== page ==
Engineering Microrobots to Probe Cells and Tissues

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The extracellular matrix (ECM) is an essential component of healthy tissue that provides structure and support. However, in maladies including cancer, it is now understood that the ECM can also play a harmful role in disease progression and that characteristics of the tumor micro-environment arise in part from mechanical interactions between malignant and non-transformed cells within the ECM.

 

 

Understanding the factors that contribute to tumor initiation, growth, and migration is crucial for developing effective diagnostic and therapeutic tools. While it is known that the ECM changes in tumors, resulting in a stiffer tissue, the lack of tools to precisely control the mechanical stimuli at the cellular level limits the study of how different mechanical cues impact tumor cell behavior and their potential implications for therapeutic strategies.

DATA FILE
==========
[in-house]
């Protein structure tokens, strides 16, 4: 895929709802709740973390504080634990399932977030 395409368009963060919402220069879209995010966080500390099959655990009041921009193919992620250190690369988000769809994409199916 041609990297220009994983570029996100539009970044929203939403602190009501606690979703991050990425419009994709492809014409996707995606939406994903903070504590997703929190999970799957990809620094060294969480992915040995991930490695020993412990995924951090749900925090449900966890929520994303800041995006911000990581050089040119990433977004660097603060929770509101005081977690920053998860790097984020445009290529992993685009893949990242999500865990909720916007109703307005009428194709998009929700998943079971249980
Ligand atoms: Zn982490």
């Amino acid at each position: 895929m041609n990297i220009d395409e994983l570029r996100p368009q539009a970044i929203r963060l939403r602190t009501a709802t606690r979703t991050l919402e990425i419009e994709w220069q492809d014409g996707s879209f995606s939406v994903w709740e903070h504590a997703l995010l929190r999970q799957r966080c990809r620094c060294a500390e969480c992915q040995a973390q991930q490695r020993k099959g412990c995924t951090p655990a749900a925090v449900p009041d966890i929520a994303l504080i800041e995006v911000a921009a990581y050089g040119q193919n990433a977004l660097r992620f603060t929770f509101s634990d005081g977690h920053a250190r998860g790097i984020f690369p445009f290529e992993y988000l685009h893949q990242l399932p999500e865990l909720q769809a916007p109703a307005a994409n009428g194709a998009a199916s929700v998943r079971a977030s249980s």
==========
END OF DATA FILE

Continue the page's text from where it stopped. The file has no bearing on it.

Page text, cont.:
Our research in this field seeks to uncover new targets for treatment and mechanical cues that can be integrated into the design of diagnostic and therapeutic nanosystems. By using models that mimic tumors or simply the ECM, we are incorporating magnetic microrobots to apply controlled mechanical stimuli via custom magnetic instrumentation. This allows us to infer local mechanical properties, study cellular responses, such as proliferation, migration, and ECM reorganization, to better understand the influence of mechanical cues on tumor cell behavior.

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